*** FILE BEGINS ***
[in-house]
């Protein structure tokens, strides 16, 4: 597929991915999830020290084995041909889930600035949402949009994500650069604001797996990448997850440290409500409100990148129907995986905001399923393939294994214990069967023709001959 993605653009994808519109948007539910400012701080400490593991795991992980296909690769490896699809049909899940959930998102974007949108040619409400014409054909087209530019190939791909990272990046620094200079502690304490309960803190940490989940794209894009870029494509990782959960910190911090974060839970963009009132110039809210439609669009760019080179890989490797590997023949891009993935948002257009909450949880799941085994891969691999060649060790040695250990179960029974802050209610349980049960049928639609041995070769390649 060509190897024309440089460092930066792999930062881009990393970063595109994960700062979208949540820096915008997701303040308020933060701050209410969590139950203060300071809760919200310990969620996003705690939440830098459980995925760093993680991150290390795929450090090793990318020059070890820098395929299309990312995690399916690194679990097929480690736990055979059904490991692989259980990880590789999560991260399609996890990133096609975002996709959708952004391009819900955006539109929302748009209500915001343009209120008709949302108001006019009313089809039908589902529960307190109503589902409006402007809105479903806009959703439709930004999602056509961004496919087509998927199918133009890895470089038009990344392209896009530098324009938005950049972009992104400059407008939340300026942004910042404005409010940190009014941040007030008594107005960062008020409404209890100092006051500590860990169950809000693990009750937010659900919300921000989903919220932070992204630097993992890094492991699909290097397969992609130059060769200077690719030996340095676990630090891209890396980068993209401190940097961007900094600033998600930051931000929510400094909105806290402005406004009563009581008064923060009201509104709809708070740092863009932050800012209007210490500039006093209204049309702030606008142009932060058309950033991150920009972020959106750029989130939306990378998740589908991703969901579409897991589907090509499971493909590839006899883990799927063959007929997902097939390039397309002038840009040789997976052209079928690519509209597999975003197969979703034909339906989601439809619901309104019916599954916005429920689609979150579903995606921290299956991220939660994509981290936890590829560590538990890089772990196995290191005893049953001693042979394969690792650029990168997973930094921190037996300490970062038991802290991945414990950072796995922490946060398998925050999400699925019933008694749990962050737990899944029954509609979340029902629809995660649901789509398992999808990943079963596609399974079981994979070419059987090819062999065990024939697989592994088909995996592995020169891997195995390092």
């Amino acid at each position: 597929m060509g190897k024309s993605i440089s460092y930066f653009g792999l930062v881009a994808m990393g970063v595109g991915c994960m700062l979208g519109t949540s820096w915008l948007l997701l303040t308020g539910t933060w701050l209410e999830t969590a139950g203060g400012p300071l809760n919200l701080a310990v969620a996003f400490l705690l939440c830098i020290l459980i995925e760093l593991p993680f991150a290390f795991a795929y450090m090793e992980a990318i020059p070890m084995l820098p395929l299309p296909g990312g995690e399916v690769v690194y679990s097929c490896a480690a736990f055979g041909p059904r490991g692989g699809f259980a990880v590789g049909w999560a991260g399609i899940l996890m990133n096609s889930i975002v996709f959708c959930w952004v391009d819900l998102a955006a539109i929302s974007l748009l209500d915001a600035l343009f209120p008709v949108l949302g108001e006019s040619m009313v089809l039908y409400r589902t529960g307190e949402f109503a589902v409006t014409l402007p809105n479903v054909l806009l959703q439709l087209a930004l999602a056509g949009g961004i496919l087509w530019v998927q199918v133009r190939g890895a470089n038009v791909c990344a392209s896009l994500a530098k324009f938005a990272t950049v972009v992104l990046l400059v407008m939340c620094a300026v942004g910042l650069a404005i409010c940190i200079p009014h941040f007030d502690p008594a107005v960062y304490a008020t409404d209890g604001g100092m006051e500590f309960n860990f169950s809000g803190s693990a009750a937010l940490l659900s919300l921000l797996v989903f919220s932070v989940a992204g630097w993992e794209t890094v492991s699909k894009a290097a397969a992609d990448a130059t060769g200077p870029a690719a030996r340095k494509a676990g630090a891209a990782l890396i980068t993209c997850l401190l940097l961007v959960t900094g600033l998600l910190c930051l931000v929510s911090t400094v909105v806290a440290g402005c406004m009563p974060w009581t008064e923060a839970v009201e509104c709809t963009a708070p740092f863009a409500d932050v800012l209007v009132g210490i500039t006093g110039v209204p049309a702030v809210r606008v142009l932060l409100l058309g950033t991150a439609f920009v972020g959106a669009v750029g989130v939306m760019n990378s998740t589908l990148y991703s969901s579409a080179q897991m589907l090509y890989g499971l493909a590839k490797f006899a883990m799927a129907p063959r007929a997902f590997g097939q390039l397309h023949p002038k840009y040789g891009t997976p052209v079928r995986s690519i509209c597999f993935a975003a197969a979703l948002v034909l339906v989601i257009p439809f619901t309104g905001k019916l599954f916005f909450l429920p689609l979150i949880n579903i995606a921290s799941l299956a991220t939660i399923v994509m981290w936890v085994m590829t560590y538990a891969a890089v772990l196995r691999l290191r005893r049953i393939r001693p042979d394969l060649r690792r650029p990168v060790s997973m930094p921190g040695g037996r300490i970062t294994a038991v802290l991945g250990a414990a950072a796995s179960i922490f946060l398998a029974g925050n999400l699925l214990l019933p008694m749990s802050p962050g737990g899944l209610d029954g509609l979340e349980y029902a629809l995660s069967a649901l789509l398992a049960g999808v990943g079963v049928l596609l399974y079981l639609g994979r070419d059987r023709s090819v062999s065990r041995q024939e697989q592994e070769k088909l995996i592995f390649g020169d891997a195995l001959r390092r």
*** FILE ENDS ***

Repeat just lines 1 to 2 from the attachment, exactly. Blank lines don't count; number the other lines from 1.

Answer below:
[in-house]
């Protein structure tokens, strides 16, 4: 597929991915999830020290084995041909889930600035949402949009994500650069604001797996990448997850440290409500409100990148129907995986905001399923393939294994214990069967023709001959 993605653009994808519109948007539910400012701080400490593991795991992980296909690769490896699809049909899940959930998102974007949108040619409400014409054909087209530019190939791909990272990046620094200079502690304490309960803190940490989940794209894009870029494509990782959960910190911090974060839970963009009132110039809210439609669009760019080179890989490797590997023949891009993935948002257009909450949880799941085994891969691999060649060790040695250990179960029974802050209610349980049960049928639609041995070769390649 060509190897024309440089460092930066792999930062881009990393970063595109994960700062979208949540820096915008997701303040308020933060701050209410969590139950203060300071809760919200310990969620996003705690939440830098459980995925760093993680991150290390795929450090090793990318020059070890820098395929299309990312995690399916690194679990097929480690736990055979059904490991692989259980990880590789999560991260399609996890990133096609975002996709959708952004391009819900955006539109929302748009209500915001343009209120008709949302108001006019009313089809039908589902529960307190109503589902409006402007809105479903806009959703439709930004999602056509961004496919087509998927199918133009890895470089038009990344392209896009530098324009938005950049972009992104400059407008939340300026942004910042404005409010940190009014941040007030008594107005960062008020409404209890100092006051500590860990169950809000693990009750937010659900919300921000989903919220932070992204630097993992890094492991699909290097397969992609130059060769200077690719030996340095676990630090891209890396980068993209401190940097961007900094600033998600930051931000929510400094909105806290402005406004009563009581008064923060009201509104709809708070740092863009932050800012209007210490500039006093209204049309702030606008142009932060058309950033991150920009972020959106750029989130939306990378998740589908991703969901579409897991589907090509499971493909590839006899883990799927063959007929997902097939390039397309002038840009040789997976052209079928690519509209597999975003197969979703034909339906989601439809619901309104019916599954916005429920689609979150579903995606921290299956991220939660994509981290936890590829560590538990890089772990196995290191005893049953001693042979394969690792650029990168997973930094921190037996300490970062038991802290991945414990950072796995922490946060398998925050999400699925019933008694749990962050737990899944029954509609979340029902629809995660649901789509398992999808990943079963596609399974079981994979070419059987090819062999065990024939697989592994088909995996592995020169891997195995390092």